Earth’s moon joins rare 5-planet alignment on June 23

It’s officially summer in the Northern Hemisphere, and half of the solar system wants to get in on the action. For the remainder of June, stargazers taking the red-eye shift will be able to see five planets line up in the predawn sky: mercury, VenusMars, Jupiter and Saturn. Remarkably, the planets will appear in order of their proximity to the sunwith Mercury visible closest to the horizon while the other planets arc neatly across the southern and eastern sky.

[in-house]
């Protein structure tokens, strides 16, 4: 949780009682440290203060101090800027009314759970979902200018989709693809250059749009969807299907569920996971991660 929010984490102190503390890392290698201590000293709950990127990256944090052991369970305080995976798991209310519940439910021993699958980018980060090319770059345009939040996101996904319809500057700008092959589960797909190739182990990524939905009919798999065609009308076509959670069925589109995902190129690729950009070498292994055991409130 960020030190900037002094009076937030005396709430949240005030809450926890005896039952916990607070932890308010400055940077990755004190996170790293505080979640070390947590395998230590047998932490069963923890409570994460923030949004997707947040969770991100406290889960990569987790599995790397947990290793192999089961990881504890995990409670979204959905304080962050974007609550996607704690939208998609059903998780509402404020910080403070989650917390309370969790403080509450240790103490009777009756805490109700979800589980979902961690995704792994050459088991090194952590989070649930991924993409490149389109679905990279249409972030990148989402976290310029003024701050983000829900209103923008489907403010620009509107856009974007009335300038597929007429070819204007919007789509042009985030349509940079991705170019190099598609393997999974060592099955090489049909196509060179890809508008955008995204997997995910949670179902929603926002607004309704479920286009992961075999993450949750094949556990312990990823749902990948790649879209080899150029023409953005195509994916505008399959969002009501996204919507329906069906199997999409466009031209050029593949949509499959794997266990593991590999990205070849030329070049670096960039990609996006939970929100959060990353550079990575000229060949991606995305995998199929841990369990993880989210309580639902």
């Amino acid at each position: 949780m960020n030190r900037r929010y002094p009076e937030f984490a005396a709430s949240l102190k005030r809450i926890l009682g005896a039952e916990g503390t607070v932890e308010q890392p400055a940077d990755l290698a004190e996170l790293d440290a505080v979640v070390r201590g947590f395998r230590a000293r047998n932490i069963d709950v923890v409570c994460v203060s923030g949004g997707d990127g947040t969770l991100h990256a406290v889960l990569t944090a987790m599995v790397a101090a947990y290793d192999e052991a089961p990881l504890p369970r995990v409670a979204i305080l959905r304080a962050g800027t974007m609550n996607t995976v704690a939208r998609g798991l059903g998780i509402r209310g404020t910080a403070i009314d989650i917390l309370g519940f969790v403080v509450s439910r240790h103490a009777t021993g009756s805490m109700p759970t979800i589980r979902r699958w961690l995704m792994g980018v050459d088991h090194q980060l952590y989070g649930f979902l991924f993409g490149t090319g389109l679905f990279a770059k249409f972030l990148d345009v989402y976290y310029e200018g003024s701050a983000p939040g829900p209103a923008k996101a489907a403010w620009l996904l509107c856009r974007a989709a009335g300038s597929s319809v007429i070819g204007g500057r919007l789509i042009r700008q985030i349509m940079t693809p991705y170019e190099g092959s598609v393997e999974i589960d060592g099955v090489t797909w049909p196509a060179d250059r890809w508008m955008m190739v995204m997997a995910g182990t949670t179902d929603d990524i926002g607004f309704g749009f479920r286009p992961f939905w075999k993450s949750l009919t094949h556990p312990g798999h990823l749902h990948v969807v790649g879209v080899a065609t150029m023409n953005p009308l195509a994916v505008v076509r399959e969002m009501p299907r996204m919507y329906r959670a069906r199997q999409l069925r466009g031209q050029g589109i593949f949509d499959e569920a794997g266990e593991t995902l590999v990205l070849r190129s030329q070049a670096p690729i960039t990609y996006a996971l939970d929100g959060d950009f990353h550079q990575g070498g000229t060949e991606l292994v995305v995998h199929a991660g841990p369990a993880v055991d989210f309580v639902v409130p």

From Thursday (June 23) to Saturday (June 25), Earth’s moon will also join the planetary parade, creating an exceptionally rare procession of celestial bodies. According to Live Science’s sister site space.coma planetary alignment like this hasn’t occurred since March 5, 1864 — 158 years ago.

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